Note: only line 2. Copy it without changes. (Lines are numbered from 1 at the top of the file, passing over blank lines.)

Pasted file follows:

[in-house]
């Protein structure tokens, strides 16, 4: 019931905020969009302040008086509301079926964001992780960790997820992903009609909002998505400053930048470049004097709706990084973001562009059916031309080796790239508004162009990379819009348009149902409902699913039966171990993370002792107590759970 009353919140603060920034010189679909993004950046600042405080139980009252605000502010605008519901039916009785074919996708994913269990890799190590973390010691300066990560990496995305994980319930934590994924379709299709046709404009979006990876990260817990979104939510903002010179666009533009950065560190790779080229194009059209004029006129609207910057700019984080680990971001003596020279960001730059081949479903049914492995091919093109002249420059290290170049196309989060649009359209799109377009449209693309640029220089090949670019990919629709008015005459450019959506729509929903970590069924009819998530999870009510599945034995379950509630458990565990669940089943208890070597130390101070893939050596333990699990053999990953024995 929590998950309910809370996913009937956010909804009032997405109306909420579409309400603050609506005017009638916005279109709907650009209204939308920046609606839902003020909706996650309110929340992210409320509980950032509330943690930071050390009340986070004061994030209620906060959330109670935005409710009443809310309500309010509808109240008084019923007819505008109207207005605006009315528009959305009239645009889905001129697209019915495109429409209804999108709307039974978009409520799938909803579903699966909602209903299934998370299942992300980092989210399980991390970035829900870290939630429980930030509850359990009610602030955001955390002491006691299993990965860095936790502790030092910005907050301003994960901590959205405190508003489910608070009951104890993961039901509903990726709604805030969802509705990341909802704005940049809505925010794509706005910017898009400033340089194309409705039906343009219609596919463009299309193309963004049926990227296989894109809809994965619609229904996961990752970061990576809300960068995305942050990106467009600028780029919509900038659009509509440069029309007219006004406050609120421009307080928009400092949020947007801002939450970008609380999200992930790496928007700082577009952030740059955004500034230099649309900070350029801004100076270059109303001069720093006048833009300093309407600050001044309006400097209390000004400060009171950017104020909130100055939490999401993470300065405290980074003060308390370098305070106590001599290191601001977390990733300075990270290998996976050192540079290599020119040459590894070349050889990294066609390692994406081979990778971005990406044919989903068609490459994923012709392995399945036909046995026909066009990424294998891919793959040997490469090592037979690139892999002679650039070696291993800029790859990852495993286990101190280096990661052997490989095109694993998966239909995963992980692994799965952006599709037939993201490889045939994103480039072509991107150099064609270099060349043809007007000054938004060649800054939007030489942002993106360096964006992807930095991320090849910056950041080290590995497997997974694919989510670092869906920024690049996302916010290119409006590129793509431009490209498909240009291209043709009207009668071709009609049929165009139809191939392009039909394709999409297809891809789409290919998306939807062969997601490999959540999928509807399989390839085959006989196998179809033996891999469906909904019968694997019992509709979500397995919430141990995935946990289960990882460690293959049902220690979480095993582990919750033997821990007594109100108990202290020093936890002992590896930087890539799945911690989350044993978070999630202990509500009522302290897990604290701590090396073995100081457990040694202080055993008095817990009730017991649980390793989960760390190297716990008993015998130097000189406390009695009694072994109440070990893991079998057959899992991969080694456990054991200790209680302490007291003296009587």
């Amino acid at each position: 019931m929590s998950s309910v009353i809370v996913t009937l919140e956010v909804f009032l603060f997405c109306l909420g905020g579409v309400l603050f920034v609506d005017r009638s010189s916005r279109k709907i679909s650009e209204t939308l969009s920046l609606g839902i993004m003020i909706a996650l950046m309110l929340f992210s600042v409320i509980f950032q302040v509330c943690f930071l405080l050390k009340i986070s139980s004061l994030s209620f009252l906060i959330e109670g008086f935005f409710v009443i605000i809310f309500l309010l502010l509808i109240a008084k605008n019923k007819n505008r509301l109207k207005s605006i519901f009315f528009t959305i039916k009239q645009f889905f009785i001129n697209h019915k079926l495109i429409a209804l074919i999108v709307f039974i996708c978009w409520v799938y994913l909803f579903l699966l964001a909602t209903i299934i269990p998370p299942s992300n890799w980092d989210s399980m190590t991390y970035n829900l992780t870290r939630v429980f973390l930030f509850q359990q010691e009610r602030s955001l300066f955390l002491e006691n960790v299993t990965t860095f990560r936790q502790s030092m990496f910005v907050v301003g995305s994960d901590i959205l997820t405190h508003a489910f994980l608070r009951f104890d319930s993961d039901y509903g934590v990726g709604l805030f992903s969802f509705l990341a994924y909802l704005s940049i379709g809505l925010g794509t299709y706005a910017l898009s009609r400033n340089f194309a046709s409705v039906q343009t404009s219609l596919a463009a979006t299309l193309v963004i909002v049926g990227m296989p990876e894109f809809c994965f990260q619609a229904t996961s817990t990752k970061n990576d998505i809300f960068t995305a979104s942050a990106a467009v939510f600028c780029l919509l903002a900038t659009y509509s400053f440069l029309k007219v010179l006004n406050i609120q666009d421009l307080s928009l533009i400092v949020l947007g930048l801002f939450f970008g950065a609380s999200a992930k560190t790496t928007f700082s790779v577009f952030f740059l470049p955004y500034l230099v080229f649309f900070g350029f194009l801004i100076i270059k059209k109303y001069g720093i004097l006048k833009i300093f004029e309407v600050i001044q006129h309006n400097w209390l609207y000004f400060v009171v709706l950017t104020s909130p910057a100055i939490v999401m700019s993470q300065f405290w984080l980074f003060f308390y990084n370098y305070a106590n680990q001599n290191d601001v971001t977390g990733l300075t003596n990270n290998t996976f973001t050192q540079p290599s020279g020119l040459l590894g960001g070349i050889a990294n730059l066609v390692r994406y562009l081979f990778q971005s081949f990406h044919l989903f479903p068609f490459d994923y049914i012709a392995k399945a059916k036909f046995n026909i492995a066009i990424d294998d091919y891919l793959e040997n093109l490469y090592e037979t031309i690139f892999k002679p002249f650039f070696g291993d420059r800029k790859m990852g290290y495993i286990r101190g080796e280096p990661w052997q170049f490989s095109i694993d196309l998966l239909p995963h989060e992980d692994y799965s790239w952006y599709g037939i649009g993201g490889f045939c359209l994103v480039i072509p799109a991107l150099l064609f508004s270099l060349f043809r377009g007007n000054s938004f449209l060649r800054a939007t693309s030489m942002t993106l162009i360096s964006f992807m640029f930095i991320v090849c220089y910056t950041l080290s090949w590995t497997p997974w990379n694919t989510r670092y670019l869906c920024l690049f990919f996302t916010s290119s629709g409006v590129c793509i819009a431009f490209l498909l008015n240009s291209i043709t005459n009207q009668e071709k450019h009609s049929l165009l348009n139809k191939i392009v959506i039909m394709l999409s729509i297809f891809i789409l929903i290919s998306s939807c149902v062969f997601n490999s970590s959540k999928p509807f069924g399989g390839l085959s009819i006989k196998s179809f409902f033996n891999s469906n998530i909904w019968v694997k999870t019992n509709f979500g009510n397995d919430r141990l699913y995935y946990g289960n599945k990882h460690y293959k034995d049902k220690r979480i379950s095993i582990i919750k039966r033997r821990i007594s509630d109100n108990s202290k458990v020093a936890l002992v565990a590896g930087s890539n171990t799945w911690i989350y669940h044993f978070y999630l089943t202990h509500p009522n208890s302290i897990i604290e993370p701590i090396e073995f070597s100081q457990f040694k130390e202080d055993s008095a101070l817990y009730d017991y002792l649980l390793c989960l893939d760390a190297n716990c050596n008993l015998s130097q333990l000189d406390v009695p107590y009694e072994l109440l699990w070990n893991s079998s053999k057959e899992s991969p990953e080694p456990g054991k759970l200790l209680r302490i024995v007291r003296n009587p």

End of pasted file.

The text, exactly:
């Protein structure tokens, strides 16, 4: 019931905020969009302040008086509301079926964001992780960790997820992903009609909002998505400053930048470049004097709706990084973001562009059916031309080796790239508004162009990379819009348009149902409902699913039966171990993370002792107590759970 009353919140603060920034010189679909993004950046600042405080139980009252605000502010605008519901039916009785074919996708994913269990890799190590973390010691300066990560990496995305994980319930934590994924379709299709046709404009979006990876990260817990979104939510903002010179666009533009950065560190790779080229194009059209004029006129609207910057700019984080680990971001003596020279960001730059081949479903049914492995091919093109002249420059290290170049196309989060649009359209799109377009449209693309640029220089090949670019990919629709008015005459450019959506729509929903970590069924009819998530999870009510599945034995379950509630458990565990669940089943208890070597130390101070893939050596333990699990053999990953024995 929590998950309910809370996913009937956010909804009032997405109306909420579409309400603050609506005017009638916005279109709907650009209204939308920046609606839902003020909706996650309110929340992210409320509980950032509330943690930071050390009340986070004061994030209620906060959330109670935005409710009443809310309500309010509808109240008084019923007819505008109207207005605006009315528009959305009239645009889905001129697209019915495109429409209804999108709307039974978009409520799938909803579903699966909602209903299934998370299942992300980092989210399980991390970035829900870290939630429980930030509850359990009610602030955001955390002491006691299993990965860095936790502790030092910005907050301003994960901590959205405190508003489910608070009951104890993961039901509903990726709604805030969802509705990341909802704005940049809505925010794509706005910017898009400033340089194309409705039906343009219609596919463009299309193309963004049926990227296989894109809809994965619609229904996961990752970061990576809300960068995305942050990106467009600028780029919509900038659009509509440069029309007219006004406050609120421009307080928009400092949020947007801002939450970008609380999200992930790496928007700082577009952030740059955004500034230099649309900070350029801004100076270059109303001069720093006048833009300093309407600050001044309006400097209390000004400060009171950017104020909130100055939490999401993470300065405290980074003060308390370098305070106590001599290191601001977390990733300075990270290998996976050192540079290599020119040459590894070349050889990294066609390692994406081979990778971005990406044919989903068609490459994923012709392995399945036909046995026909066009990424294998891919793959040997490469090592037979690139892999002679650039070696291993800029790859990852495993286990101190280096990661052997490989095109694993998966239909995963992980692994799965952006599709037939993201490889045939994103480039072509991107150099064609270099060349043809007007000054938004060649800054939007030489942002993106360096964006992807930095991320090849910056950041080290590995497997997974694919989510670092869906920024690049996302916010290119409006590129793509431009490209498909240009291209043709009207009668071709009609049929165009139809191939392009039909394709999409297809891809789409290919998306939807062969997601490999959540999928509807399989390839085959006989196998179809033996891999469906909904019968694997019992509709979500397995919430141990995935946990289960990882460690293959049902220690979480095993582990919750033997821990007594109100108990202290020093936890002992590896930087890539799945911690989350044993978070999630202990509500009522302290897990604290701590090396073995100081457990040694202080055993008095817990009730017991649980390793989960760390190297716990008993015998130097000189406390009695009694072994109440070990893991079998057959899992991969080694456990054991200790209680302490007291003296009587």